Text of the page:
As of late last week, officials in 28 states had assured the Education Department that they had developed plans for monitoring the performance of Chapter 1 compensatory-education programs, a department official said.
But educators and policymakers across the country also reported last week that the accountability measures required by the revised federal Chapter 1 law and the regulations for it issued May 19 have them scrambling to forge new state-local agreements, under very tight time constraints, on how to carry out the law’s intent.
The new mandates, for the first time in the history of federal compensatory-education programs, call on state and local officials to assess and report on the progress made by Chapter 1 pupils, and to devise improvement plans for schools that show “no gain” over time.
How much authority the provisions would give state officials to intervene in local programs, however, has been a divisive issue since the drafting of the Hawkins Stafford School Improvement Act last year.
The department settled some major issues when it published the final regulations for the law last month. But those interviewed last week said that working out acceptable arrangements between state and local officials in time to meet the rules’ specifications posed difficult problems not yet solved in many instances.
The interviews and new surveys reveal that implementation efforts are moving in different ways and at different speeds in each state. And local officials report varying levels of satisfaction with the way state officials have handled the process.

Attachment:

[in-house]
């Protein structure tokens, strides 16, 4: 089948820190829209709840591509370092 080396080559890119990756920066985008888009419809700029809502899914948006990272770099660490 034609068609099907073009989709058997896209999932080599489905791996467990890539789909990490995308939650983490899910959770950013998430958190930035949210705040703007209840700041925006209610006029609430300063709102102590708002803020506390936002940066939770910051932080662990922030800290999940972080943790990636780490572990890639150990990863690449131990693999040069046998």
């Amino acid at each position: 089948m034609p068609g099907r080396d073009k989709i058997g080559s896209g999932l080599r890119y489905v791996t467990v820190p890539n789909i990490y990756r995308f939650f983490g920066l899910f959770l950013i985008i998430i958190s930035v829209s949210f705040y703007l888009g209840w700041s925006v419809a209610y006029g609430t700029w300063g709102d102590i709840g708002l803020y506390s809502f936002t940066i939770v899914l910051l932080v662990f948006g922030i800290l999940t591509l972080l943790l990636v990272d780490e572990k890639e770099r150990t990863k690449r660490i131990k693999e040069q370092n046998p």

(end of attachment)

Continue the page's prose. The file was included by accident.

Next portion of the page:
“Some states are doing a fantastic job of involving practitioners,” said Stanley McFarland, executive director of the National Association of Federal Program Administrators. “In others, they’re going to run things the way they want it and not really involve people the way the law mandates it.”
“The final truth is that we don’t know how it’s really going to work, and we won’t know for several years,” said Bruce Hunter, an associate executive director of the American Association of School Administrators.
John F. Jennings, counsel to the House Education and Labor Committee, said that while no apparent illegality had come to light in complaints from local educators, lawmakers were also concerned with the way the law is being implemented, and might hold oversight hearings this summer.
Under the statute and federal regulations, school districts must set goals by which the success of their Chapter 1 programs will be measured. The department decided that programs where students show either no gain or a decline in test scores must be targeted for improvement, but districts are encouraged to set higher or additional standards, such as decreased dropout rates.
States may add their own requirements as to how success or failure will be judged, or draft rules related to the types of goals districts may set.
The department bowed to pressure from local administrators in requiring states to submit all proposed rules for review by committees of practitioners, which by law must contain a majority of local representatives. But the department declined to require that state officials consult educators’ organizations on appointments to the committees.